Free Our Internet and the New Censorship

The unilateral banning of certain Twitter accounts; the invisible manipulation of news feeds by Facebook; the silent, all-too-discreet removal of certain titles from the shelves of major online booksellers, such as Amazon, WHSmith and Foyles; the quarantining of videos on YouTube; the manipulation of search queries and search results by Google; the arbitrary removal of services such as comment platforms, crowd-funding platforms, web-hosting platforms—all carried out in accordance with unknown and inaccessible standards—this has become a banal reality in our day, and only the most ingenuous of observers, or the most biased, could deny that it represents a specifically contemporary form of censorship.

The companies in question are not small businesses, whose actions will affect only a handful of potential customers; they are gargantuan, multinational corporations whose secret policies have repercussions for individuals around the globe, potentially influencing the public discourse of entire societies, the elections of their governments, and the actions and decisions of their public figures.

The fact that this censorship is not governmental but private renders it not less, but more, dangerous, obtrusive, and obnoxious.

The perpetrators of this new censorship like to refuge themselves behind barricades of legality, claiming that “freedom of speech” does not force them to provide a platform for just any speech. But these same individuals would never permit so strict an interpretation of the freedom of association, which by this same logic should not force any private entity to associate with just anyone: these censors would be the first to fly into a fury if the proprietor of a local restaurant, for instance, dared to close his doors to some “minority group” or other. Yet they, in brazen hypocrisy, do nothing less, with this single difference: they act on the international scale, and their actions affect not a handful mere of individuals, but untold numbers.

As if all this were not enough, several of these same companies have been caught abusing their unique positions by wantonly selling or sharing the private information of hundreds of thousands, if not millions, of their private users to political campaigns, advertisers, and “information analysts.”

Every person reading these words, without exception, is touched by the covert decisions of individuals whose names are often enough not even known to us. Because in this contemporary day we must use services such as those provided by Facebook, Google, Twitter, and YouTube, these same platforms must be held to stricter standards than those which apply to individuals or to small businesses, exactly as utility companies or other public service providers are held to different standards than small private companies or private service providers.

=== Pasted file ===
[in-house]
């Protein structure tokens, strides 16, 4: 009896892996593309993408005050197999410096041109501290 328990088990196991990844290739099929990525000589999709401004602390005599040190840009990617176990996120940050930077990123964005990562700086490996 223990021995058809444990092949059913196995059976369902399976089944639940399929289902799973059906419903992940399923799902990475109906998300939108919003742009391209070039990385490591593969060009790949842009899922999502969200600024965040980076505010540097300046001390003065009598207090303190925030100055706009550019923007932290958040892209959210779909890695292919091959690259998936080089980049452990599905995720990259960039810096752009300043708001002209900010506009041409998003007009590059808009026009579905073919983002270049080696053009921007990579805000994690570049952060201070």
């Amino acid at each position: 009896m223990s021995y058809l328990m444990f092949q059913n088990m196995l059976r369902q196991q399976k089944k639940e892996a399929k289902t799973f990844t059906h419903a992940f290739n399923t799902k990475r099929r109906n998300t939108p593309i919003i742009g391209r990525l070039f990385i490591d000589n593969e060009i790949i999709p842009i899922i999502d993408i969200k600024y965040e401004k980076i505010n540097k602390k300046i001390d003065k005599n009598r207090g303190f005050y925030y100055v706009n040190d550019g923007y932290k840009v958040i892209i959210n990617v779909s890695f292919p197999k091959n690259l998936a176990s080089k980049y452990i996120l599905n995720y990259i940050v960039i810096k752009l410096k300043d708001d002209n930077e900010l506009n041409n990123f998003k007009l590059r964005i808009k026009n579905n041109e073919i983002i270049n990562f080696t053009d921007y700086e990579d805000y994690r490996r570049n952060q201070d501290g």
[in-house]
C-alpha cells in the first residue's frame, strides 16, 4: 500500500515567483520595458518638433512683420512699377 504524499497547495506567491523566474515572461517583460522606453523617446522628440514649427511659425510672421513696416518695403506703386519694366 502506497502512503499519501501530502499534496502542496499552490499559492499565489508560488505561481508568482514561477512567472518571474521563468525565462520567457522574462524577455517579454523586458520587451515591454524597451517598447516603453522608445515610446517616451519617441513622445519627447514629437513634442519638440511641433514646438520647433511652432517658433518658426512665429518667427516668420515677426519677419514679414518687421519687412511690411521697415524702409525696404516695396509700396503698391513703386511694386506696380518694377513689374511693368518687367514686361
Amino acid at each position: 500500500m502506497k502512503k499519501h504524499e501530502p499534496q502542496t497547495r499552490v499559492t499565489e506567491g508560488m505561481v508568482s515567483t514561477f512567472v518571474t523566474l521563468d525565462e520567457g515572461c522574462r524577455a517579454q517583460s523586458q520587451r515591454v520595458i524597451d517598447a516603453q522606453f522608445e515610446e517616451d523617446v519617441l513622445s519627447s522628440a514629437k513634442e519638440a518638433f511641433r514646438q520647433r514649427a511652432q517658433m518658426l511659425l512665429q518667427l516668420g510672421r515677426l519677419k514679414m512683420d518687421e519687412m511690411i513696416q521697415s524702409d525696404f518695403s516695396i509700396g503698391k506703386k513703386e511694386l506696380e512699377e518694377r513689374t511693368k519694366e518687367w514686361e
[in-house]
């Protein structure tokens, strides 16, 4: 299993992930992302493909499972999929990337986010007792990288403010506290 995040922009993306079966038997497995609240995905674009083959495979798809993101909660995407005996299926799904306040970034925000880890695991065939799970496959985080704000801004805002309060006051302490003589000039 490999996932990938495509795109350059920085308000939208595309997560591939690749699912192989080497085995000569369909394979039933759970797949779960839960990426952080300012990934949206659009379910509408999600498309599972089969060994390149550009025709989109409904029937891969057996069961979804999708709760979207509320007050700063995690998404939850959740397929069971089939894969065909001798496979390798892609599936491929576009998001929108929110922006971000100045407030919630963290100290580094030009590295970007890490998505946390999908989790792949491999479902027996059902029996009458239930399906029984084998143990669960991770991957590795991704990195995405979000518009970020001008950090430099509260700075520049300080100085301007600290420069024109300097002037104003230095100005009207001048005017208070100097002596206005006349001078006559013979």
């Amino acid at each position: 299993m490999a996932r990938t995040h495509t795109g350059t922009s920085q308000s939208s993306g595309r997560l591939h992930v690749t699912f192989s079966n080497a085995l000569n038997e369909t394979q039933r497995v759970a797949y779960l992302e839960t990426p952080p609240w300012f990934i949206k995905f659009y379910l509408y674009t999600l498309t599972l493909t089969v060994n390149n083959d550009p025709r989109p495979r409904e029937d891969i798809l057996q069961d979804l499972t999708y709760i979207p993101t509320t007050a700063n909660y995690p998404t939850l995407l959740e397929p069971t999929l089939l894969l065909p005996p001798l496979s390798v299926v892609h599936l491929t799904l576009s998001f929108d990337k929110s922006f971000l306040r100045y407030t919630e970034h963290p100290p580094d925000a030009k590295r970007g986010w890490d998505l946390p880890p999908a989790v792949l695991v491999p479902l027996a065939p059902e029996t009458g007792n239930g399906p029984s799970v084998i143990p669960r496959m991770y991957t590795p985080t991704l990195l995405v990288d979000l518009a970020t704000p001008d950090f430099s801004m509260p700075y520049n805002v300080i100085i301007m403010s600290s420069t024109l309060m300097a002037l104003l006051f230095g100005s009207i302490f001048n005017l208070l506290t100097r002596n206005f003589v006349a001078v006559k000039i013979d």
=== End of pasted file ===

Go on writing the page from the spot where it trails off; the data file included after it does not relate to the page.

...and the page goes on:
Fortunately, initiatives have arisen to insist upon precisely this necessity.

We call attention to one in particular, a very interesting non-profit by the name of Free Our Internet. By their own description,

Free Our Internet is a non-profit organization whose mission is to educate citizens about how Silicon Valley giants like Google, Facebook, and Twitter have been:

  • Banning, blocking, and censoring conservative speech online.
  • Trying to exempt themselves from basic consumer protection and pushing government regulations like so-called “net neutrality”
  • Abusing consumer and user data, as well as and manipulating information across their platforms.

Beyond offering a point of reference for anyone who would like to better educate himself in these problems, Free Our Internet organizes petitions (which I invite my readers to sign and to share), chronicles the banning of specific individuals and organizations, publicizes new developments in the political and legal sphere, and schedules townhall events on subjects related to freedom of speech. The executive director of Free Our Internet, Christie-Lee McNally, has also written several very fine articles on these questions for Breitbart.

Initiatives such as this merit our close attention and our support. The Alt Right finds itself, for evident and worthy reasons, at the vanguard of the defense of freedom of speech in our day. Arktos Media Ltd. proudly stands that same line. In this cause, all allies make us stronger, and it behooves us to unite our strength on this ground.

It is said that the tyrants of old neither wrote nor promulgated their law, but punished those who broke it nonetheless, despite the fact that these presumed “criminals” could not even name the transgressions for which they were suffering. This will sound all too familiar to anyone who has been the victim of the “deplatforming” of our contemporary “tech giants.” The fact that today it is private agents to impose an unpredictable censorship on us is indeed much more troubling than if this same censorship came in the form of explicit, unambiguous, universally applicable laws.

Almost all of us would consider purely legal censorship deeply prejudicial to our freedoms; let us then lend our support, in whatever form we are able, to those who are actively fighting the much more sinister encroachment of private censorship in our day.


John Bruce Leonard
John Bruce Leonard, Editor-in-Chief of Arktos, studied philosophy, letters, and languages in a university curriculum based exclusively on the great books of the Western Tradition. After taking his degree in Liberal Arts he moved permanently to Italy, where he nourishes his ever-living preoccupation with the heritage and the future of Europe.